Roman law
Ro·man law n: the legal system of the ancient Romans that includes written and unwritten law, is based on the traditional law and legislation of the assemblies, resolves of the senate, enactments of the emperors, edicts of the praetors, writings of the jurisconsults, and the codes of the later emperors, and that is the basis for much of the modern civil law systems

Merriam-Webster’s Dictionary of Law. . 1996.

Roman law
n.
A body of law derived from ancient Rome; also used occasionally to refer to the system of civil law.

The Essential Law Dictionary. — Sphinx Publishing, An imprint of Sourcebooks, Inc. . 2008.


Roman law
the law of ancient Rome; also the legal system and science built upon it and adopted in various ways in various places at various times up to the present. The classical period ran from roughly 27 BC to the middle of the third century AD. The first phase of the law then concluded with the codification of all the law by Justinian (AD 527–565) in the Corpus Juris Civilis. The Roman law survived in watered-down form in Constantinople until its fall in 1453. Its real 'second life' began in the West when Justinian's Digest was discovered and used as the heart of a revived study of Irnerius (1050–1130) at the University of Bologna. While England developed its own system, other states looked to Roman law for inspiration. The Napoleonic Code began a process of the adoption of Roman and Romantic legal thought throughout Europe. Often the term civil law or civilian is used for the post-Justinian period. The importance of the Roman tradition lies in the fact that the law was set out in a systematic way – obligations, property and persons being separated yet related. This meant there was less danger of haphazard, incongruous organic development where the reports of decided cases are simply collected.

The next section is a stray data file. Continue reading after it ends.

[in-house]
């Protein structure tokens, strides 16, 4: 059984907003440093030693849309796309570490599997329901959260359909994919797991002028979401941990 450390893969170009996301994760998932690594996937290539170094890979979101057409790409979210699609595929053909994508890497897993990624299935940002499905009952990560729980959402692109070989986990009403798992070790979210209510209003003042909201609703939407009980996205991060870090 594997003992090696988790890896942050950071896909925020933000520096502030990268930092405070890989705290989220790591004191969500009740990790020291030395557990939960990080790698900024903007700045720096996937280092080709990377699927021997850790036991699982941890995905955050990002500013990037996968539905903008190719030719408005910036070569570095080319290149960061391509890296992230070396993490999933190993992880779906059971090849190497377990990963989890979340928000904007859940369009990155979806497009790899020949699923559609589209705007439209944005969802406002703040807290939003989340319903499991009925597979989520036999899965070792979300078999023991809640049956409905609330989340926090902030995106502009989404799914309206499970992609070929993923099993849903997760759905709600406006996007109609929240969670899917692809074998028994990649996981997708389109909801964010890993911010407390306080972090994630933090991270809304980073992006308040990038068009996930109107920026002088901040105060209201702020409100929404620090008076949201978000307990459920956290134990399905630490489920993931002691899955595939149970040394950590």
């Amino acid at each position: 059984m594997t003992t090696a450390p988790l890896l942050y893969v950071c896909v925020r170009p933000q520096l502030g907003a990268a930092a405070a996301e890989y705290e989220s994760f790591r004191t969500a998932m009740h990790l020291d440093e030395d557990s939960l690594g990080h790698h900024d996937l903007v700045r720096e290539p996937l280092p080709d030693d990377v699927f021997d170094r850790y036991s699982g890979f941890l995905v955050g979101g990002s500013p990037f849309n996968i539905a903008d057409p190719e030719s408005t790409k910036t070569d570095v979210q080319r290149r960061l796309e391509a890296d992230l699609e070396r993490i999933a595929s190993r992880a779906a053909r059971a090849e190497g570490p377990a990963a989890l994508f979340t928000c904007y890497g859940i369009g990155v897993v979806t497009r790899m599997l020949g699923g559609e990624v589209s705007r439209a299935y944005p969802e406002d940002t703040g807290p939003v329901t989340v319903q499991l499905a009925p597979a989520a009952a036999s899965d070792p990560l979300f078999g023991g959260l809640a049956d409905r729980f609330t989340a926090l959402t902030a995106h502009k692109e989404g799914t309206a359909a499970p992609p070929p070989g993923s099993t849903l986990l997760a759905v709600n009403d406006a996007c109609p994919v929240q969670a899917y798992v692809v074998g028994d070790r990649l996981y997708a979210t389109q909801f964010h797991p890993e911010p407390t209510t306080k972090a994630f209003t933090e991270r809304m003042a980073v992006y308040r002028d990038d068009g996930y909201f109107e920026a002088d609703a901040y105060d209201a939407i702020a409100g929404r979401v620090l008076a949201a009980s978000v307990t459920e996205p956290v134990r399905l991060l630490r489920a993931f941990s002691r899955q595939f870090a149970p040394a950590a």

Collins dictionary of law. . 2001.

Look at other dictionaries:

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